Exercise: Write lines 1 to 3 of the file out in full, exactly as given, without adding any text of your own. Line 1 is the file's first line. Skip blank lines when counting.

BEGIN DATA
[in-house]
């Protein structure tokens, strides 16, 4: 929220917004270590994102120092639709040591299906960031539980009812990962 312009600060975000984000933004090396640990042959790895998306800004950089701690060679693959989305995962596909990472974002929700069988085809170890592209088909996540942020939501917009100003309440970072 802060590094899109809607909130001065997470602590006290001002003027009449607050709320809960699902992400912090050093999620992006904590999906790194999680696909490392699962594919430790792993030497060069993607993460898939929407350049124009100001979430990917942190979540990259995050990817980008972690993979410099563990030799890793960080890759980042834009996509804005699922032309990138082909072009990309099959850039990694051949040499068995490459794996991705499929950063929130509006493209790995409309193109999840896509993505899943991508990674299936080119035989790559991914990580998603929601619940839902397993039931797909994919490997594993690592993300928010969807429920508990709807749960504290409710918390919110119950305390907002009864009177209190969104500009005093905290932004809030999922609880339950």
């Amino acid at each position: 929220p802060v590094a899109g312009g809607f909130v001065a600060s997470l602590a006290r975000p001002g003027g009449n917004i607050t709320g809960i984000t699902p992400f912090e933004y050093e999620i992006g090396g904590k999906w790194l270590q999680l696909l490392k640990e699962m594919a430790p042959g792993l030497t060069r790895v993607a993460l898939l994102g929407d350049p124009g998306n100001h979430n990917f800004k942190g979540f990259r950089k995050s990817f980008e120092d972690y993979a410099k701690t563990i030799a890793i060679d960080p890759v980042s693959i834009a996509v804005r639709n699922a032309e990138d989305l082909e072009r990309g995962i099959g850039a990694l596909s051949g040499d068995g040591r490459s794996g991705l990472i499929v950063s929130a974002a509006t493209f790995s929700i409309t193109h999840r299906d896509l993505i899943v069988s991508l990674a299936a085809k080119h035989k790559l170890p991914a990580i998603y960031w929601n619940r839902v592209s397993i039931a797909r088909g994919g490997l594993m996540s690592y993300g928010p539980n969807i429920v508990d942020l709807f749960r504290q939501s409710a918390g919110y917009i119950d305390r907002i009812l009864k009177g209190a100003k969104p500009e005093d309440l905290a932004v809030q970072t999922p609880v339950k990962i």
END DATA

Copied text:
[in-house]
């Protein structure tokens, strides 16, 4: 929220917004270590994102120092639709040591299906960031539980009812990962 312009600060975000984000933004090396640990042959790895998306800004950089701690060679693959989305995962596909990472974002929700069988085809170890592209088909996540942020939501917009100003309440970072 802060590094899109809607909130001065997470602590006290001002003027009449607050709320809960699902992400912090050093999620992006904590999906790194999680696909490392699962594919430790792993030497060069993607993460898939929407350049124009100001979430990917942190979540990259995050990817980008972690993979410099563990030799890793960080890759980042834009996509804005699922032309990138082909072009990309099959850039990694051949040499068995490459794996991705499929950063929130509006493209790995409309193109999840896509993505899943991508990674299936080119035989790559991914990580998603929601619940839902397993039931797909994919490997594993690592993300928010969807429920508990709807749960504290409710918390919110119950305390907002009864009177209190969104500009005093905290932004809030999922609880339950």
């Amino acid at each position: 929220p802060v590094a899109g312009g809607f909130v001065a600060s997470l602590a006290r975000p001002g003027g009449n917004i607050t709320g809960i984000t699902p992400f912090e933004y050093e999620i992006g090396g904590k999906w790194l270590q999680l696909l490392k640990e699962m594919a430790p042959g792993l030497t060069r790895v993607a993460l898939l994102g929407d350049p124009g998306n100001h979430n990917f800004k942190g979540f990259r950089k995050s990817f980008e120092d972690y993979a410099k701690t563990i030799a890793i060679d960080p890759v980042s693959i834009a996509v804005r639709n699922a032309e990138d989305l082909e072009r990309g995962i099959g850039a990694l596909s051949g040499d068995g040591r490459s794996g991705l990472i499929v950063s929130a974002a509006t493209f790995s929700i409309t193109h999840r299906d896509l993505i899943v069988s991508l990674a299936a085809k080119h035989k790559l170890p991914a990580i998603y960031w929601n619940r839902v592209s397993i039931a797909r088909g994919g490997l594993m996540s690592y993300g928010p539980n969807i429920v508990d942020l709807f749960r504290q939501s409710a918390g919110y917009i119950d305390r907002i009812l009864k009177g209190a100003k969104p500009e005093d309440l905290a932004v809030q970072t999922p609880v339950k990962i």